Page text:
Russian Central Bank cuts key rate to 9%

Russian Central Bank cuts key rate to 9%

The board of directors of Russia’s Central Bank has decided to cut its key interest rate to 9.00% per annum.

"The Board notes that inflation is close to the target, inflation expectations keep declining, and economic activity is recovering. Inflation risks were down in the short term, while they remain in place in the medium term. The Bank of Russia will continue to conduct moderately tight monetary policy to maintain inflation close to the 4% target," the regulator said.

The report added that there is a room for cutting the key rate in the second half of 2017. While making its decision hereinafter, the Bank of Russia will assess inflation risks, the inflation dynamics and economic developments against the forecast.

"While making its decision hereinafter, the Bank of Russia will assess inflation risks, the inflation dynamics and economic developments against the forecast," the report said.

Russia’s Central Bank has upgraded its GDP growth outlook for this year to 1.3-1.8% from 1-1.5%, the regulator said.

"Economic activity continues to recover. Household consumption is on the rise alongside with the growth in investment and industrial output. Currently, a moderate growth in consumer expenditures does not exert any inflationary pressure under increased supply of goods and services. Considering the current recovery trends, the Bank of Russia has increased its GDP growth rate forecast to 1.3-1.8% in 2017," the report said.

Economic growth is getting closer to its potential level, the regulator said. "The situation in the labor market with the shortage of personnel in certain segments being evident is a constraint. In the sequel a GDP growth rate higher than 1.5-2% annually will be reached if structural reforms take place," the Central Bank said.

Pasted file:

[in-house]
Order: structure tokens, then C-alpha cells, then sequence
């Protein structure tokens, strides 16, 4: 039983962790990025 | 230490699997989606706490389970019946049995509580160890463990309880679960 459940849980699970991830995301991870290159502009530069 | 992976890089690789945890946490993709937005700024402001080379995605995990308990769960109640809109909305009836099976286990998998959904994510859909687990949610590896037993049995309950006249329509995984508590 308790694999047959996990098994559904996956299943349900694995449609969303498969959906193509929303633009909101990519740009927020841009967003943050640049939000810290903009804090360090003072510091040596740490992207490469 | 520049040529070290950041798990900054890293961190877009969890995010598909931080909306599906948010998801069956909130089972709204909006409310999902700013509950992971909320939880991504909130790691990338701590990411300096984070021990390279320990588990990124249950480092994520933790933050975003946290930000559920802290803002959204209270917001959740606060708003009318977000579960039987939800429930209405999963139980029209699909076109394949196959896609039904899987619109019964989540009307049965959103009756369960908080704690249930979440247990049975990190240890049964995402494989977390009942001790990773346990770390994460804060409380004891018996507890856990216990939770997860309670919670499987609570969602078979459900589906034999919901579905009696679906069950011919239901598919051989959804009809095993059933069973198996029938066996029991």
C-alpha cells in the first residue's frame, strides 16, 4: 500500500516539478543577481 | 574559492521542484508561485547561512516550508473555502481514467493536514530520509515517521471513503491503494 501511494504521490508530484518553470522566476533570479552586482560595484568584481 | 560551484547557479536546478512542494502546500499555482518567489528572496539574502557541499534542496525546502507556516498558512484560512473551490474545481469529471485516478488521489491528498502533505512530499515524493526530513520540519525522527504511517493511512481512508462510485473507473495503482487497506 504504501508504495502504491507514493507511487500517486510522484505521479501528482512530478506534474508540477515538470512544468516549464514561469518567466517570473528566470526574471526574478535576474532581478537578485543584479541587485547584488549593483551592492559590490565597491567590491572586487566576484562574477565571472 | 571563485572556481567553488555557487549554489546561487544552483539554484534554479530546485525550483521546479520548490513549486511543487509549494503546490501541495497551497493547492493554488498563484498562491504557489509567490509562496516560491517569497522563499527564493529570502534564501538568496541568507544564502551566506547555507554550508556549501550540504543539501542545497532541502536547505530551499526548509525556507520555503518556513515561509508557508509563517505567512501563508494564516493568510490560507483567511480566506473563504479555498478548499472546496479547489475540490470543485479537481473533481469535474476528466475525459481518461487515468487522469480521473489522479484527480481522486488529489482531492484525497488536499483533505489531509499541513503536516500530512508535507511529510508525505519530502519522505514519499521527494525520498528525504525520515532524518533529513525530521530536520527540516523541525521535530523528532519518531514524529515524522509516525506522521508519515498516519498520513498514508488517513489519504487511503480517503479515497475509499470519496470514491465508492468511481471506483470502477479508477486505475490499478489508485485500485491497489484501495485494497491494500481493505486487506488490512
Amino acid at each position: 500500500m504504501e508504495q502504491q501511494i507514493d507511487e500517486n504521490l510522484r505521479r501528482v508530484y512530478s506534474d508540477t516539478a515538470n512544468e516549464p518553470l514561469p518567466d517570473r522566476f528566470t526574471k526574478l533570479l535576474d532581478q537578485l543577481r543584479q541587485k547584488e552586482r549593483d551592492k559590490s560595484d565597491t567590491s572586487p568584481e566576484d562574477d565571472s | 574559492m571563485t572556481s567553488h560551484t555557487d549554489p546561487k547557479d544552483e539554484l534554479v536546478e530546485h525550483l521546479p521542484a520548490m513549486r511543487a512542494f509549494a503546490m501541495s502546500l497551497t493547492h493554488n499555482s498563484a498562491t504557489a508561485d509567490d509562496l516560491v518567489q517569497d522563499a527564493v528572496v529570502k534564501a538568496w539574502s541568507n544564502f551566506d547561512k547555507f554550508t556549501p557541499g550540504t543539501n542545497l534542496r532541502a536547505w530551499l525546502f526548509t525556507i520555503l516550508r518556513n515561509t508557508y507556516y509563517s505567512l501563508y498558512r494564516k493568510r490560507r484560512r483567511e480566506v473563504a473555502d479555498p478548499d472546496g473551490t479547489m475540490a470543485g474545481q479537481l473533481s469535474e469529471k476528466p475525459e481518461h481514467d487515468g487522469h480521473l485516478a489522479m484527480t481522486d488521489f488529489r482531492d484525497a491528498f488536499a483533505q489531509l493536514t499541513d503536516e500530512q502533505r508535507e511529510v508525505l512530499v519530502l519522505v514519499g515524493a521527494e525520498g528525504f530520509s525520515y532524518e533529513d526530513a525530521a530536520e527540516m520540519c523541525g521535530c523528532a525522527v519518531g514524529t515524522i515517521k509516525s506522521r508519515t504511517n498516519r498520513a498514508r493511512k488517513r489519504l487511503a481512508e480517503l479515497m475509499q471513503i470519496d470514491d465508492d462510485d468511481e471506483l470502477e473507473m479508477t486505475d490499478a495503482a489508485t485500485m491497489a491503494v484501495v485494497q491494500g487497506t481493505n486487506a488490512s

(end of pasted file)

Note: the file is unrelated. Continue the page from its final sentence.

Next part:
"Consumption recovery is not outpacing growth in wages for the time being. Banks continue to adhere to a conservative policy by mitigating price and non-price lending conditions primarily for reliable borrowers. The slowing growth in household deposits was attributable in part to the deposit rate reduction. The Bank of Russia will set the monetary conditions to promote savings, which in turn will curb inflation risks," the regulator said.

"Short-term inflation risks connected with oil price dynamics have declined following the prolongation of the agreement to reduce oil production by oil-exporting countries," the report said. "At the same time short-term risks arising from the implied harvest, its impact on consumer goods prices and inflation expectations are typical of this season."

The next meeting of the board of directors of Russia’s Central Bank in 2017 is scheduled for July 28.

The Central Bank's decision to cut the rate is caused, first of all, by the expected drop in inflation, the advisor on macroeconomics to the CEO of the 'Opening-Broker' brokerage house, economist Sergey Hestanov explained, speaking to Vestnik Kavkaza. "But on the other hand, the regulator's tradition is the slow change in the main parameters in monetary policy. That is why the decline was minimal." Most likely, if low inflation persists, after some time the Central Bank will consider other possibilities to continue reducing the key rate," the expert expects.

According to him, at the moment, changes in the key rate have no direct impact on the credit market. "It's good that the rate is being cut, but now the value of money in the money market, in the bond market, repo, interbank loans is significantly lower than the Bank of Russia's rate," the advisor on macroeconomics recalled.

Thus, according to Hestanov, the key rate of 9% per annum does not slow down the development of business. He suggested that if inflation remains at about 4% in the future, the key rate will gradually move to about the same values.

A professor at the department of the stock market and investments at the Higher School of Economics, Alexander Abramov, on the contrary, expressed the opinion that the Bank of Russia's decision was purely symbolic. "I think the Central Bank could have cut the rate lower. But they are afraid that everyone will raise money from the Central Bank's deposits and take them to the foreign exchange market .So this decision was made under the pressure of public opinion," he noted.

According to the expert, such a decision serves rather as a negative signal for business: it says that the rate will be cut very slowly.

The expert said that the ideal key rate  should be calculated by the formula "plus 1% to inflation." "Current inflation is 4.1% - respectively, we would get about 5%," Alexander Abramov said.